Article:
Friday, October 14, 2005

IC XC NIKA

In case you don’t know what that title means, IC XC are abbreviations (in both Greek and Slavonic) for the name Jesus Christ. NIKA is a Greek verb that means “conquers” (perhaps “is victorious” is better, though not as grammatically accurate).

Why am I giving you a lesson in Greek words and abbreviations? First of all, it will help you understand a few things you may see in the Eastern Christian tradition. On icons of Christ, you will always find somewhere the IC XC. If you look carefully when a Byzantine Catholic or Orthodox priest gives a blessing, you’ll see (if they’re doing it correctly) that they form the fingers of their right hand into the letters IC XC. So we always bless with the sign of the Cross and in the name of our Lord Jesus Christ.

The victory that we celebrate is that of Jesus Christ over the world, the flesh, and the devil, over sin and death. For Him to conquer evil was essential to his mission, so much so that St John could even say: “The reason the Son of God appeared was to destroy the works of the devil” (1John 3:8). But what Christ conquers is evil as such, and the evil spirits, not evil human beings, for whom there is still hope for repentance and salvation. For He came to call sinners to repentance (Luke 5:32).

The Conqueror of evil comes to us as a Merciful Savior and the Lover of Mankind. That is because He conquers through the Cross. He allowed Himself to be apparently vanquished so that He could thereby vanquish evil. The devil thought that he was the conqueror when the Son of God died, but he received a sudden and rude shock when he discovered the truth. Our liturgical texts for Vespers on Holy Saturday evening personify death and the realm of death, and we sing: “Today hell groans and cries aloud: ‘It would have been better for me if I had not accepted Mary’s Son, for He has come to me and destroyed my power… I accepted a mortal man as one of the dead; yet I cannot keep Him prisoner, and with Him I shall lose those over whom I ruled… the Shepherd has been crucified and has gone in search of Adam, to raise him… death has no more strength.”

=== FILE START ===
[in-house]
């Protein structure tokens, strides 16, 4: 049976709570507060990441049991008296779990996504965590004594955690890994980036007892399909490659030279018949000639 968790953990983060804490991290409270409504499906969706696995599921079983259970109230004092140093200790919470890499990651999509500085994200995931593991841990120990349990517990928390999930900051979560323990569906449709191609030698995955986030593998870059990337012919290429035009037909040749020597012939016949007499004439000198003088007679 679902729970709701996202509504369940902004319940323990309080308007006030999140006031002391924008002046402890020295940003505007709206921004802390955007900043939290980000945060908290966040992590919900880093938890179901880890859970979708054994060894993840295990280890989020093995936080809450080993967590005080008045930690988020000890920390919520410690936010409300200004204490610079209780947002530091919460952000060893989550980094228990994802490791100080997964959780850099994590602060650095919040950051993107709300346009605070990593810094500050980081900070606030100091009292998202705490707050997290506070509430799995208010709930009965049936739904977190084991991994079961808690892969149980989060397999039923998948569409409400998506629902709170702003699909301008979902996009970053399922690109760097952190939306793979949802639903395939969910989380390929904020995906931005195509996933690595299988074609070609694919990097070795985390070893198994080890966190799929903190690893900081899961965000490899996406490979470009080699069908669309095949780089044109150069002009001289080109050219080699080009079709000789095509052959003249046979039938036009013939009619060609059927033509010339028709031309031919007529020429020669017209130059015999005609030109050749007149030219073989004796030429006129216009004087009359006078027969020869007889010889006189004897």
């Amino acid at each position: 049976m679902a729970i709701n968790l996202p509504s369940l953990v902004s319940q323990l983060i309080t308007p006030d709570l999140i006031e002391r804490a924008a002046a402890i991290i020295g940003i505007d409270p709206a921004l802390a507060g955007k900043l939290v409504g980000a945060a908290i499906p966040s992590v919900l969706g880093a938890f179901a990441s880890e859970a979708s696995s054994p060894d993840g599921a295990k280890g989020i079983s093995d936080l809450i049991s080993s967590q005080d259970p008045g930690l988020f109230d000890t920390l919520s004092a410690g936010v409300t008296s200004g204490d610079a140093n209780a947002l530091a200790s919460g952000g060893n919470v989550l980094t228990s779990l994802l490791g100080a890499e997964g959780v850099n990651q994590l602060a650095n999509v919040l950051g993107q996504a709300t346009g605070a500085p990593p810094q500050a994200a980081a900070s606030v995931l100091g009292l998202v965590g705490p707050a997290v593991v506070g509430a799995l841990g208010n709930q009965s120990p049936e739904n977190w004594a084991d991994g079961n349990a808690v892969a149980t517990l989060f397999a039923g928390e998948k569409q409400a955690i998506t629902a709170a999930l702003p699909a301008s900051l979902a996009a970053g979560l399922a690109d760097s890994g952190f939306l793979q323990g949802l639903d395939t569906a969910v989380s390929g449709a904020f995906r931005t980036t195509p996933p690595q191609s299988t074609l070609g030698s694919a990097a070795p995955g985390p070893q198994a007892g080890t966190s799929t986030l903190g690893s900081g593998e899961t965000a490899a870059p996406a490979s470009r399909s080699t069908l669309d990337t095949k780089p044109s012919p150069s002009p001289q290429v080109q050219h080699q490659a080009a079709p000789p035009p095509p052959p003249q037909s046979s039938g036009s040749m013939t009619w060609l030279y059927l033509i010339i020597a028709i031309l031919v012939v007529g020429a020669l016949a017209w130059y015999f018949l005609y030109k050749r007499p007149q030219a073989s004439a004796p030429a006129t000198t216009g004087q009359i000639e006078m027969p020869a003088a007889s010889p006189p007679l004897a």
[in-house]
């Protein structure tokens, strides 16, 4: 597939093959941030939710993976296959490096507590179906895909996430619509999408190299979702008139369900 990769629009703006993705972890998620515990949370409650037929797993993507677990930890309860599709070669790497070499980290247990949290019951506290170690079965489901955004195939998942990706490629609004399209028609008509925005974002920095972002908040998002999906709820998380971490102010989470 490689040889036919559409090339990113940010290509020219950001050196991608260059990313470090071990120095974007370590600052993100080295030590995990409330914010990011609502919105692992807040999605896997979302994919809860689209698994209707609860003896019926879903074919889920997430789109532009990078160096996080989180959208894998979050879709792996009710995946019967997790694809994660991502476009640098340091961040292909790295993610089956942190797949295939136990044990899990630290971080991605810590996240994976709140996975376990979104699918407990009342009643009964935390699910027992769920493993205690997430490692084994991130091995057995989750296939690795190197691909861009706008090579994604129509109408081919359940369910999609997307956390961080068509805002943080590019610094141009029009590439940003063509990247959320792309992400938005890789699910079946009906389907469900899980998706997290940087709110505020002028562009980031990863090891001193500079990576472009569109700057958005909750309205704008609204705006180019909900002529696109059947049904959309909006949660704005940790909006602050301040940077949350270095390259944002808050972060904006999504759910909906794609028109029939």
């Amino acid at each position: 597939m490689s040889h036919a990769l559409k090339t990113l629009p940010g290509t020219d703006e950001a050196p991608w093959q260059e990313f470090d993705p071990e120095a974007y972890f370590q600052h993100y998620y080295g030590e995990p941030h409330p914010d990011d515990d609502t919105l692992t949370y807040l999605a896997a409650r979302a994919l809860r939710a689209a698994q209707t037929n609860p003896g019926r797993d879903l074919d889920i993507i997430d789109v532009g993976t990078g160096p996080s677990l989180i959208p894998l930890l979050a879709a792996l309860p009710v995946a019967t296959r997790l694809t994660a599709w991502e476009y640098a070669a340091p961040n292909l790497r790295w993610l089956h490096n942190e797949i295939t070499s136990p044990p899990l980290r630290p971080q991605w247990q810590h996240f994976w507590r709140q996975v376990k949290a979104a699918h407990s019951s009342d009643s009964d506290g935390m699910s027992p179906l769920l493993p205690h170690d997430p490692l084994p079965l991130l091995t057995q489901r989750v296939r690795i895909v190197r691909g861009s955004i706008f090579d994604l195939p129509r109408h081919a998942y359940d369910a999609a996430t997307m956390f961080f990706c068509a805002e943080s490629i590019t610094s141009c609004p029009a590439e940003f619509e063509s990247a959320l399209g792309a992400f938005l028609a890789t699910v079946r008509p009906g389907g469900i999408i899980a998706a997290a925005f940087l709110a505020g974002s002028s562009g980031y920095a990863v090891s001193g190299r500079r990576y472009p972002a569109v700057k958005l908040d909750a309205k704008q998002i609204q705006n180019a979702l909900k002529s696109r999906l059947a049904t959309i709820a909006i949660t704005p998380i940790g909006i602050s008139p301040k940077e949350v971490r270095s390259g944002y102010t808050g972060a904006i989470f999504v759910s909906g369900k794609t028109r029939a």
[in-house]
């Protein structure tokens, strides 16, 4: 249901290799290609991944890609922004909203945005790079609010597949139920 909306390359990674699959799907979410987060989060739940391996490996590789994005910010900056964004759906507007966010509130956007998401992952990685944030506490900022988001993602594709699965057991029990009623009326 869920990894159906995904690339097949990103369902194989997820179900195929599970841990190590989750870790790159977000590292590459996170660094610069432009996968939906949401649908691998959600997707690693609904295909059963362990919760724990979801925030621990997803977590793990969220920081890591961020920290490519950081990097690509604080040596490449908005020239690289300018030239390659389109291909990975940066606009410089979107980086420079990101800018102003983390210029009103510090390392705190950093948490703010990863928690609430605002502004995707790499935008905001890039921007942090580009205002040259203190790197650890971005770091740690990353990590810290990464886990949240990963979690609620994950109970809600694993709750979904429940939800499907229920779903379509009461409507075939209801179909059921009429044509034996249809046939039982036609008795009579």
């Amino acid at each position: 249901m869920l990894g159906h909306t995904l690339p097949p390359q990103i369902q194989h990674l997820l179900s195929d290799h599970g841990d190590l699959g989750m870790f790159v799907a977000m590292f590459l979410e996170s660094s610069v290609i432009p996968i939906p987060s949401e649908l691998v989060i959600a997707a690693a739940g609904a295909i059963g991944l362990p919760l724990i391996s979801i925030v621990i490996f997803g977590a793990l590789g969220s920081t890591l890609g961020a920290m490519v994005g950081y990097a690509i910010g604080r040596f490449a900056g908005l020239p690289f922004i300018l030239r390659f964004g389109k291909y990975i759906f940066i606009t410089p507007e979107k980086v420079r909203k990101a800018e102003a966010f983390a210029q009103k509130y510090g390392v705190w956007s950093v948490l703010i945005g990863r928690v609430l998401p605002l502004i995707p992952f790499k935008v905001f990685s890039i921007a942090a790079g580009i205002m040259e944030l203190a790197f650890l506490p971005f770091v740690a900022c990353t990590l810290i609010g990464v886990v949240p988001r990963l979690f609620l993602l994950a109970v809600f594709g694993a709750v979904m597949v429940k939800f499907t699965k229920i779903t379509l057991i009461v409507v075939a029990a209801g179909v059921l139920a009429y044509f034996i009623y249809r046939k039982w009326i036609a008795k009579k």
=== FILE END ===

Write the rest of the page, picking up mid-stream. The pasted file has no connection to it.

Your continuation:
The mystery of Jesus Christ’s victory is that of his death and resurrection. The Church celebrates this mystery daily in the Holy Sacrifice, the Mystery of the Holy Eucharist. Take a guess, then, what is stamped into every prosphoron (loaf of altar bread) that is transformed into the slain and risen Body of Christ. You’re right: IC XC NIKA. As we receive the Holy Eucharist, we are invited to share in his victory, we receive the victory itself into our bodies and souls, and we become victors, conquerors, insofar as we do the will of Him who loved us and gave Himself for us. Do you not believe that you too are a conqueror? St Paul takes us even further: “We are more than conquerors through Him who loved us” (Romans 8:37).

So, go ahead, put your own abbreviated name in there. I’ll start: AB JS NIKA. In Christ, and only in Him—far be it from me to think I can conquer anything on my own—I shall be victorious. And you shall, too, if you faithfully follow Him who came to destroy the works of the devil. “With God we shall do bravely, and He will trample down our foes… I am sure now that the Lord will give the victory…with the strength of his victorious right hand” (Psalms 59/60:14 and 19/20:7).